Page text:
Stacy Lewis, a Toledo native who moved away when she was 2, is the top-ranked American player on the LPGA Tour.
The best women’s golfers in the world will arrive in town this week at the nexus of a comeback story.
It was here in 2009 that players set out to redirect the course of LPGA history, plotting over dinner at Mancy’s Steakhouse a revolt they hoped would save the sport.
The tour was dying, thumped by the recession and a hard-boiled boss who drove away one sponsor after another. The LPGA had lost seven tournaments since 2007 while at least 16 others were either without sponsors or not under contract for 2010.
Among those was the Marathon Classic, then known as the Jamie Farr Toledo Classic, which by last year faced a daunting crossroads. The tournament struggled to move the needle — there was no national TV coverage and little buzz locally as rookie So Yeon Ryu cruised to a seven-stroke win — while uncertainty loomed. Already without a title benefactor, organizers learned Kroger would not be returning as a presenting sponsor.
"It was a tough pill," said Toledo Classic Inc. board chairman Richard Hylant.
Yet for the LPGA and one of its longest-running events, this is not the story of what many feared would happen.
It the story is of what did — a roaring back-nine rally.
Today, the Marathon Classic has never been healthier.
This week at Highland Meadows will be notable for two voids: the absence of Farr, the popular namesake of the Classic for 29 years, and of whispers about the tournament’s future.
Marathon Petroleum’s annual investment of about $1 million over multiple years returned the event to terra firma — and then some. This year’s tournament will feature a field that a majority of the top money leaders and live daily coverage on the Golf Channel. A purse of $1.3 million will rise to $1.4 million next year and a tournament-record $1.5 million in 2015.
"The short answer is no, the tournament has never been on this firm of footing," Hylant said.
It is one in a line of success stories for the LPGA, which has aggressively rebranded under commissioner Mike Whan.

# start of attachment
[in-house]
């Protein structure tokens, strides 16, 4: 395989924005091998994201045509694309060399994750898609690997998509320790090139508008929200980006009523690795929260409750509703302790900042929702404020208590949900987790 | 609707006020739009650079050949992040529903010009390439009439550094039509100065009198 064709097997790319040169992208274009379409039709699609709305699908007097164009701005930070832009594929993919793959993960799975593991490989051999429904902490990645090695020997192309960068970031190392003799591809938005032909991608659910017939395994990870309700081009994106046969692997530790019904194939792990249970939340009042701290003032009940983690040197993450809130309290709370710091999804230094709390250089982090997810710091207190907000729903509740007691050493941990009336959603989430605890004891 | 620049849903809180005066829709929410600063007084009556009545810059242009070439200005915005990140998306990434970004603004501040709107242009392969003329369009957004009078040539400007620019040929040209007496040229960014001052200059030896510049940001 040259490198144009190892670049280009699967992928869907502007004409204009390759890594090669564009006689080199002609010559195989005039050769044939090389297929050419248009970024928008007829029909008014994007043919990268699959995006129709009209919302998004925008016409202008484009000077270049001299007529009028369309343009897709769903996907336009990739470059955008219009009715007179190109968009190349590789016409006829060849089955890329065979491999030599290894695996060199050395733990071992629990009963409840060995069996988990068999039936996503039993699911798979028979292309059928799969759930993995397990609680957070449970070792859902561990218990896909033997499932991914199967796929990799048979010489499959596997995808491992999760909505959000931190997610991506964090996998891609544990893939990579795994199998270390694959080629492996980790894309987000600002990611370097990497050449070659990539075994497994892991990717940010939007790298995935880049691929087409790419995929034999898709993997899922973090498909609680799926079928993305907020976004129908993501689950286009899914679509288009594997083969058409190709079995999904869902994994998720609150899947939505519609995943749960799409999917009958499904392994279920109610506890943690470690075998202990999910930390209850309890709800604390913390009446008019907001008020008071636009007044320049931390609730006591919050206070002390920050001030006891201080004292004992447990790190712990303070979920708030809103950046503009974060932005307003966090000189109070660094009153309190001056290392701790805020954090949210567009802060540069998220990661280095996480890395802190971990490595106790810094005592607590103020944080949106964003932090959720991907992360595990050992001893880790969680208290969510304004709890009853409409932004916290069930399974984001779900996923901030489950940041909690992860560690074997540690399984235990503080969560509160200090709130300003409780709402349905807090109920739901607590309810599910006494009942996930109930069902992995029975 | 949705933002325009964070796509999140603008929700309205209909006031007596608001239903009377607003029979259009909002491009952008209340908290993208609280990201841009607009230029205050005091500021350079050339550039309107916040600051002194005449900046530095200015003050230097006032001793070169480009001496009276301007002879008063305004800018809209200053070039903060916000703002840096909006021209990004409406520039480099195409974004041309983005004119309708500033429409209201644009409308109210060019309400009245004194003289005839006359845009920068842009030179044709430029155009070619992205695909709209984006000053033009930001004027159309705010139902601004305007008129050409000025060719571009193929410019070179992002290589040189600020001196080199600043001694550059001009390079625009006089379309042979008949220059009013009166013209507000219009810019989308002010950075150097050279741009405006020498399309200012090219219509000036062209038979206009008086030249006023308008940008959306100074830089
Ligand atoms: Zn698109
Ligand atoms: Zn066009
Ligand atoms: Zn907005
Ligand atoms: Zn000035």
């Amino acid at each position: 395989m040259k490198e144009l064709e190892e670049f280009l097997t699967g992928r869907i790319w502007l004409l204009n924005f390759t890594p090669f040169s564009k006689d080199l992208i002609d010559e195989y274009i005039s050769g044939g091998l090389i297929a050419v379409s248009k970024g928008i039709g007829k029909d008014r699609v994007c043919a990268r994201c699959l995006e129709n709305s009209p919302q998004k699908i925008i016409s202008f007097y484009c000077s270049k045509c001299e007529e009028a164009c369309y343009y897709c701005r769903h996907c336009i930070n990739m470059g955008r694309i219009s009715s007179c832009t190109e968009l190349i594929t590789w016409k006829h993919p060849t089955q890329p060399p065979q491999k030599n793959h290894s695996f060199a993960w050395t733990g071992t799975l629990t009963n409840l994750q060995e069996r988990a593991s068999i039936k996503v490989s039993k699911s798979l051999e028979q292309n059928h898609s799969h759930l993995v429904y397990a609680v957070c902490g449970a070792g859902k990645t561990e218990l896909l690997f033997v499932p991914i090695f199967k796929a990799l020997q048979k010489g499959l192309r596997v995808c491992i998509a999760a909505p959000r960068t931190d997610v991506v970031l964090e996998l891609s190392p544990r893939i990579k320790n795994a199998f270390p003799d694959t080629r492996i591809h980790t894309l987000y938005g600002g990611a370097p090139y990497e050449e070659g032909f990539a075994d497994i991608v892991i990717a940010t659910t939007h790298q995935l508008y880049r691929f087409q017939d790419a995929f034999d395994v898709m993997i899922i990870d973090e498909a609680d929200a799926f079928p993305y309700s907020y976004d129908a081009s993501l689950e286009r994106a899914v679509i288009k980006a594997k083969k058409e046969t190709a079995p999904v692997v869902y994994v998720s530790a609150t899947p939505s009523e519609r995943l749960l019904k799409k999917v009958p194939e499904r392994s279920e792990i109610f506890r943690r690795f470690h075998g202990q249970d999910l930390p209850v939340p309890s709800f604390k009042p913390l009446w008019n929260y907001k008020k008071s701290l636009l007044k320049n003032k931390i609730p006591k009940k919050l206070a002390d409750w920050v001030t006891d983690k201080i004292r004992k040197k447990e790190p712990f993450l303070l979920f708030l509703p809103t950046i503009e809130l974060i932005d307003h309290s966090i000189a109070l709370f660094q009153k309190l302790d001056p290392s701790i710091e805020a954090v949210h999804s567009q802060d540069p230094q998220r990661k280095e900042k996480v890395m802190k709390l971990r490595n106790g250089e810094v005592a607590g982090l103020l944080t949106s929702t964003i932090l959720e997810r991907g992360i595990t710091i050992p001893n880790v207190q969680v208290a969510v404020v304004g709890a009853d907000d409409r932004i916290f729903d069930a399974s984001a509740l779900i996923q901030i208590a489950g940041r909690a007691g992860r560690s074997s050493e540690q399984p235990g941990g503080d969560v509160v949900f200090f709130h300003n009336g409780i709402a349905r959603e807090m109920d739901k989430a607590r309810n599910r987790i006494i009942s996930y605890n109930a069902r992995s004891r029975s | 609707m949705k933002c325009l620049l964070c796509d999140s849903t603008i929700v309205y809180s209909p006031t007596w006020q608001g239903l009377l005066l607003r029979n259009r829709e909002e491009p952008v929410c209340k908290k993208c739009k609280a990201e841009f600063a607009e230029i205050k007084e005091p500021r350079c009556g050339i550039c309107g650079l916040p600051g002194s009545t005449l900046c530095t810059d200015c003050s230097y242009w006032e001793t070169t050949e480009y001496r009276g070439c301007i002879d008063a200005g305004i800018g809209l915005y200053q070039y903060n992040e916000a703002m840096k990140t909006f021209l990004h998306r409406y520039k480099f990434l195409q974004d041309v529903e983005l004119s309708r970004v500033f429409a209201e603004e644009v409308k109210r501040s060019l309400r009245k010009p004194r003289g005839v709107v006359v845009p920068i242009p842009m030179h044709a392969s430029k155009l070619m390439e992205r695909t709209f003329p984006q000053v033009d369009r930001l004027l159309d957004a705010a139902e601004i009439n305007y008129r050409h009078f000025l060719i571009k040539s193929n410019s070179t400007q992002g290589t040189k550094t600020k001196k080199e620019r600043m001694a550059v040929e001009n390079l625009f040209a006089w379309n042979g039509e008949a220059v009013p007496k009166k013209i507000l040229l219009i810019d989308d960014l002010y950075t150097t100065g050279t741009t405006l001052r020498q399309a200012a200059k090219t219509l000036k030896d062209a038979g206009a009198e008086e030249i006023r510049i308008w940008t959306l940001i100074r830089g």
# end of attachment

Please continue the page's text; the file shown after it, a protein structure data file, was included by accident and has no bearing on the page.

By becoming more sponsor-friendly and embracing the globalization of the sport — a trend once forecast to be the tour’s downfall — the LPGA has found a small but growing niche.
The tour has expanded from 24 tournaments in 2010 to 29 this season while, bulwarked by the sudden star turn of Toledo-born defending player of the year Stacy Lewis and history-chasing 24-year-old Inbee Park, fans are turning in. Last season’s LPGA ratings on the Golf Channel were up 30 percent from 2011 and 57 percent from 2010. This year, the network is clearing room for a record 360 hours of coverage.
"I see the Marathon Classic a lot like the LPGA," Whan said. "It's rising, from a state which was concerning a few years ago to a place that I think has an unbelievable future."
Whan’s most critical step was to bridge a growing divide between the tour and its tournaments and sponsors.
Whan’s predecessor, Carolyn Bivens, arrived in 2005 as a self-styled "agent of change," with hard-charging plans to make the tour too big to fail. She pushed for purses of at least $2 million, jacked up the annual sanctioning fee each tournament pays the LPGA by $100,000, and sought inroads into larger markets.
Problem was, she was a bull in a bear economy. While players once championed Bivens — who could argue with bigger paydays and more exposure? — they saw the writing on the clubhouse wall when the tour rolled into Sylvania in 2009. Sponsors were fleeing, tournaments vanishing. A tour that staged 34 events a year earlier would hold only 24 in 2010.
The night of July 2, in a private second-floor dining room at Mancy’s, a dozen or so players agreed to a mutiny against Bivens. (She resigned 11 days later.) To save the tour, they needed a half-court shot at the buzzer.
They needed Whan.
"Where Mike has come in is in healing the relationships between the tour and sponsors that had taken such a huge hit under the previous commissioner," Marathon Classic director Judd Silverman said. "This staff has done a great job. The way the LPGA conducts business nowadays, it’s [a] total turnaround."
Whan, 48, a Miami (Ohio) graduate and former executive at Cincinnati-based Procter & Gamble, said he wants the LPGA to be the "most customer-centric sport in the world."
"And the bad news is, that won't be that hard," he said.
Inbee Park, of South Korea celebrates her victory at the U.S. Women's Open at the Sebonack Golf Club in Southampton, N.Y. Park has won the first three major tournaments this year.
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This week, like before every tournament, players will receive a two-page Customer Profile Sheet. The first page is titled, ’Who’s writing the check this week?" and includes information on Marathon, Owens Corning, and Owens-Illinois among other sponsors. The second page features photos of key executives and the core clients they are entertaining, along with their mailing addresses. That way, players know who to seek out on the course and where to send thank you cards.